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Trulia Blog

CSS in React

Senior JavaScript Engineer Shares Tips on using CSS in React

Last week, Trulia hosted a meetup for the ReactJS San Francisco Bay Area group, where more than 100 developers came to our office to learn more about React. Speakers covered Atomic Design in React, Graphql and Relay. Representing Trulia, I gave a talk on CSS in React, including the pros and cons of moving from basic CSS to using a React specific framework for handling styles in components.

CSS has come a long way – quickly moving from CSS to Sass, to PostCSS. Now, with the help of new build tools like Webpack and Rollup, CSS has plunged head first into the world of JavaScript. Just as RequireJS and CommonJS made it possible to avoid globals in JavaScript and write modular code, engineers can now do the same with CSS, which the React community has embraced in various shapes.

There are dozens of CSS in JS frameworks out there, but I focused on three for this specific talk, which I’ll share more about here. Each framework follows a slightly different school of thought when it comes to moving into the brave new world of JavaScript powered CSS. These are Radium, react-css-modules and styled components.

Radium facilitates the use of JavaScript Object notation syntax to express styles inside your components and has a series of polyfills to emulate CSS features like pseudo selectors, keyframe animations and media queries in JavaScript. However, you do not have access to all CSS features in Radium, such as basic selectors like :before and :after. Also, since styles are all inline, debugging larger applications is difficult and there may also be a performance impact.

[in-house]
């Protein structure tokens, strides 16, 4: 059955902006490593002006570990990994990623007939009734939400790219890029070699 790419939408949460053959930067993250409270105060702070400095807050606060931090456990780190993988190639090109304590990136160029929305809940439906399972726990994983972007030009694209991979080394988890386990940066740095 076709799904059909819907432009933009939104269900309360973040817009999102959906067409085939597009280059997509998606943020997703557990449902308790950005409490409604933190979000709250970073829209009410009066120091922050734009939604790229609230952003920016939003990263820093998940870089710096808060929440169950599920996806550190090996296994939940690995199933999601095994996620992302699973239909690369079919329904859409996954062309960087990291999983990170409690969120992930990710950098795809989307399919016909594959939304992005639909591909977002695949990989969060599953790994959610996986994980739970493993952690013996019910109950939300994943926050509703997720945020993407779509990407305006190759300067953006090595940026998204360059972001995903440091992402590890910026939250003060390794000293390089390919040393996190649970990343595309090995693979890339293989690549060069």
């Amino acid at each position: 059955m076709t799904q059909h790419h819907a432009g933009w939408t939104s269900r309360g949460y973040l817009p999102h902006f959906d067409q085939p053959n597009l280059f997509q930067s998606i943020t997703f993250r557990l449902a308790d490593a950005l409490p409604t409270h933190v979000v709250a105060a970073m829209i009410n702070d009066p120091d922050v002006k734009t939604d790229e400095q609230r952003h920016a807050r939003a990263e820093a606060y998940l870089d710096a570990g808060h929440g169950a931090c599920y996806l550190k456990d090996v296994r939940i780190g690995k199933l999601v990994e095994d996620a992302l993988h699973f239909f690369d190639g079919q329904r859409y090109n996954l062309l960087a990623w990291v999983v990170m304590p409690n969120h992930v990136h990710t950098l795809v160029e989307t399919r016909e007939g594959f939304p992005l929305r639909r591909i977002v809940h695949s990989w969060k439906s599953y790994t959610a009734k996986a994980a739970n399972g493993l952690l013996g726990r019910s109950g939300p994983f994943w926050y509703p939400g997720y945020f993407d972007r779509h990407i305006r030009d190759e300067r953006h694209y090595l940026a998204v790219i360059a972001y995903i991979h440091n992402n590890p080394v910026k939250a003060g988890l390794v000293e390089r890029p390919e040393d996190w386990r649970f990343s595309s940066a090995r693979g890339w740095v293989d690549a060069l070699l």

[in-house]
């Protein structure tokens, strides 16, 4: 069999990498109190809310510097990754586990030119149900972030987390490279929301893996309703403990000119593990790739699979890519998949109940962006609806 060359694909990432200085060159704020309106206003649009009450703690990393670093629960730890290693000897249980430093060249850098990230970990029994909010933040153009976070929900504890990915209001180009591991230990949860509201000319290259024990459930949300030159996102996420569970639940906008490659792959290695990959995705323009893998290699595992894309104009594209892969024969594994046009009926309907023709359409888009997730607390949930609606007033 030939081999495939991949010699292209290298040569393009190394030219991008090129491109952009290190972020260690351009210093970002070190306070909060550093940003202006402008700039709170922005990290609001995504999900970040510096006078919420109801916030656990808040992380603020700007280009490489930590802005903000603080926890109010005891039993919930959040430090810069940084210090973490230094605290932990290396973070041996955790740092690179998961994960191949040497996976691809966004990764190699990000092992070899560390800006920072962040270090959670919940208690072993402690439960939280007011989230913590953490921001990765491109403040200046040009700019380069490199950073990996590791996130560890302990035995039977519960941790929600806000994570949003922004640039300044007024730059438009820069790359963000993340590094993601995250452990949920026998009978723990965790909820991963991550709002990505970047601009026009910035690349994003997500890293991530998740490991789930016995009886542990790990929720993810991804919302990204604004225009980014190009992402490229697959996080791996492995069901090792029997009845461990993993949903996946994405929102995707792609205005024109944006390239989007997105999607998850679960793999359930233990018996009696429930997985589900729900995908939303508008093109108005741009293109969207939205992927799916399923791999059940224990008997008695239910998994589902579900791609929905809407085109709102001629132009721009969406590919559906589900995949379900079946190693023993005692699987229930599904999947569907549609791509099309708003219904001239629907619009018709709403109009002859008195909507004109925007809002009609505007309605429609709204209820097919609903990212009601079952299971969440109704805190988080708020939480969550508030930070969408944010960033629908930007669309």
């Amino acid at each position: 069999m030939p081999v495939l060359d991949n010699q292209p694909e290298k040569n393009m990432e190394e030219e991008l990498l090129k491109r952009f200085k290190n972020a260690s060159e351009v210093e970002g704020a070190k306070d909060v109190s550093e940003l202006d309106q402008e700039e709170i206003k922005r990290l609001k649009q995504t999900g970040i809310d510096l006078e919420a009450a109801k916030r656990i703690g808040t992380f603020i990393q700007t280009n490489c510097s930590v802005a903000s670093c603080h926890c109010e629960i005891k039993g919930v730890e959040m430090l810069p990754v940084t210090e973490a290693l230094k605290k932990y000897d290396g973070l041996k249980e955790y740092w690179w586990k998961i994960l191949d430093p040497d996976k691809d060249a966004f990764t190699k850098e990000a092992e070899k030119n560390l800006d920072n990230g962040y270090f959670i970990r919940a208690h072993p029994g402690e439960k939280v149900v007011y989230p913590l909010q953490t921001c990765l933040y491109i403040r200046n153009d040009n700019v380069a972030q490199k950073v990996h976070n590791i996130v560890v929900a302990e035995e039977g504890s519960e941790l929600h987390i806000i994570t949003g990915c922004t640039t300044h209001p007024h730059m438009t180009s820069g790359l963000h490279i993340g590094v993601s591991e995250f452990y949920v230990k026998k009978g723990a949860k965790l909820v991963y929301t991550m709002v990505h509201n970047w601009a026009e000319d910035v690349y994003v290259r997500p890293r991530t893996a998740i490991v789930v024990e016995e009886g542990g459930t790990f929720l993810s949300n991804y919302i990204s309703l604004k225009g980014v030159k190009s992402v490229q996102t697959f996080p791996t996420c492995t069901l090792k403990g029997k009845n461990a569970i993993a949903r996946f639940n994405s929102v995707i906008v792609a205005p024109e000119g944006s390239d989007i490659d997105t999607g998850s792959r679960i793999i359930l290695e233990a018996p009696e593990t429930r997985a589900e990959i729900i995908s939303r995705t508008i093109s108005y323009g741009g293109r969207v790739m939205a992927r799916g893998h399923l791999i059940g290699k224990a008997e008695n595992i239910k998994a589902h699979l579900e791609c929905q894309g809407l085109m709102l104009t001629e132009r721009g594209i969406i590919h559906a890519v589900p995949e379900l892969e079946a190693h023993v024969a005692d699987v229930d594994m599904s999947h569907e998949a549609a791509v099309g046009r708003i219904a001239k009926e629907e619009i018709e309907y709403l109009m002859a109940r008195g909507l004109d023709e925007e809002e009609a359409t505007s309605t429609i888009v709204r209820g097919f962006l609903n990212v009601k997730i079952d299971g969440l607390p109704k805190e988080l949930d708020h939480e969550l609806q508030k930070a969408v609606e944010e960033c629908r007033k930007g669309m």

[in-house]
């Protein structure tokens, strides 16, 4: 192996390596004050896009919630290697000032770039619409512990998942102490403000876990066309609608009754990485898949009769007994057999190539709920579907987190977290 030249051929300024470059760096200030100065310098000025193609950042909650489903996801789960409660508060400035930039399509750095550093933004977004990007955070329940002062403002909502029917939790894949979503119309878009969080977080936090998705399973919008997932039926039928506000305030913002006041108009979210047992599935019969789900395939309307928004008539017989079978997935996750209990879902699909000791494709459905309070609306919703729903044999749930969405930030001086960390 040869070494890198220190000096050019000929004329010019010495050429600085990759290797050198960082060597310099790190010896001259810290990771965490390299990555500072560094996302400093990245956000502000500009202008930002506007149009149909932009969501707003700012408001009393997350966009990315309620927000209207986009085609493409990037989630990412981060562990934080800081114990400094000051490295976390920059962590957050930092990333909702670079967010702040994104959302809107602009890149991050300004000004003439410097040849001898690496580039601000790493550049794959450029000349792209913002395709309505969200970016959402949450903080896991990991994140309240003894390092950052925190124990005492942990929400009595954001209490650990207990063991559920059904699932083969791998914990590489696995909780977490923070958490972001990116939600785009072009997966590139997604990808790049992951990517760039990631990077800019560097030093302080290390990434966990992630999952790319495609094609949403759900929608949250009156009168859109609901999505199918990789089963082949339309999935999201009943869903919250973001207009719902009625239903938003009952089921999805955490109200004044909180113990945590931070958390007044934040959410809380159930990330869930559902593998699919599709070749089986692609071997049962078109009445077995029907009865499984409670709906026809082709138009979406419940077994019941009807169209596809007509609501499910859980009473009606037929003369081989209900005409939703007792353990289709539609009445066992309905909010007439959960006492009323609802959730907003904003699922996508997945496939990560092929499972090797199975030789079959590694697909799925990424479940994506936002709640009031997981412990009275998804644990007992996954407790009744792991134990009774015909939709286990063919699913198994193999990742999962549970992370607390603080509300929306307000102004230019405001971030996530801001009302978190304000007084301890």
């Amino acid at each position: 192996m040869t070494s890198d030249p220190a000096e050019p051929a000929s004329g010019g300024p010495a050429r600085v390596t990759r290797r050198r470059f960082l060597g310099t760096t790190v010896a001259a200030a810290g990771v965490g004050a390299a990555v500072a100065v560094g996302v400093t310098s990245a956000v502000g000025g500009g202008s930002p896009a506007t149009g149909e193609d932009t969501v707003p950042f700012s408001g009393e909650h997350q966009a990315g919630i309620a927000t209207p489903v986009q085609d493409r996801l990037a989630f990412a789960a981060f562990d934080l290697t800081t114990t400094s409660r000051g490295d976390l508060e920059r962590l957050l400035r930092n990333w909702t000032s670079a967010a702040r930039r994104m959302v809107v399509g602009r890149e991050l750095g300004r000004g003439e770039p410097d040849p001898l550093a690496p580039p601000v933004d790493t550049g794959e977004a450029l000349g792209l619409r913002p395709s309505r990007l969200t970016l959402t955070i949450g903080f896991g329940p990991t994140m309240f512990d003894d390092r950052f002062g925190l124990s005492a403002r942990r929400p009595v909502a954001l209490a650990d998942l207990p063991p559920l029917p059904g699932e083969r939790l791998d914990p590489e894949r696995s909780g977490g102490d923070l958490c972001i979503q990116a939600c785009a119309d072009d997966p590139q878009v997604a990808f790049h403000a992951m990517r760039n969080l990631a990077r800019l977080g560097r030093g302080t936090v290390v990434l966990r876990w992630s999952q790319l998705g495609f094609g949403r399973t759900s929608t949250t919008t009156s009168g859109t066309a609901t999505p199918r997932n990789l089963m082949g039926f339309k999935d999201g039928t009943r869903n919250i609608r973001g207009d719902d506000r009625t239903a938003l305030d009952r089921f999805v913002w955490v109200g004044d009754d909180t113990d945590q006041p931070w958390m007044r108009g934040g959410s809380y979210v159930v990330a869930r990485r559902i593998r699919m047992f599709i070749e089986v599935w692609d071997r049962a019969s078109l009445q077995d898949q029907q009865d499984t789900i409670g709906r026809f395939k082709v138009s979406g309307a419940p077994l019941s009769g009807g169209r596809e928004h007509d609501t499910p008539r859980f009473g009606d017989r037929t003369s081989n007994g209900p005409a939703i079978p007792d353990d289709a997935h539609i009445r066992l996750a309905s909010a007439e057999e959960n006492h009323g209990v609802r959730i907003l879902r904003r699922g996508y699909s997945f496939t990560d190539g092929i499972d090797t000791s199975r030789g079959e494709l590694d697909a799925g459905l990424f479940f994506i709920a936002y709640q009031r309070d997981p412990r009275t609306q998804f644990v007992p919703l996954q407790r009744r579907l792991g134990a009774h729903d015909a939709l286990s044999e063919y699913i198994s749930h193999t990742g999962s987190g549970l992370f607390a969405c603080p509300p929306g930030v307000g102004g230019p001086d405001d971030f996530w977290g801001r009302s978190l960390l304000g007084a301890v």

React CSS modules
This is another popular framework that builds on top of the idea of Interoperable CSS and modularizing style logic. What makes CSS modules unique is that it gives engineers the ability to keep style logic separate in CSS or Sass files and take advantage of all the existing features in CSS. You import your CSS into your JavaScript component, and the compiler takes those rules and scopes them per use case. So, if you write a class that reads .btn it can be customized via your build tool to become .btn_HYx7V. This new modularized class contains your corresponding rules and is scoped to your individual component.

Styled components
This is a newer idea, and it’s sort of the melding of the above two ideas. You write actual CSS (not JavaScripted CSS) inside your component while taking advantage of the ES6 template literal syntax. Since you are writing plain CSS, you avoid writing polyfills, but because you are inside JS, you can write expressions inside your CSS. Finally, Styled components modularizes your classes similar to CSS modules, and supports localizing keyframe animations to your component as well.

If you would like to learn more or experiment with these ideas in a minimized and step-by-step approach, I’ve created a CSS in react github repo to get you started. Just clone the repo, and switch to the directory you’d like to test. I will be keeping an eye on the developments in the CSS in React community as it is exciting to see how cssnext and Shadow DOM gain wider adoption within React. More on these topics will be covered during my upcoming talk at SXSW in 2017, too, so stay tuned!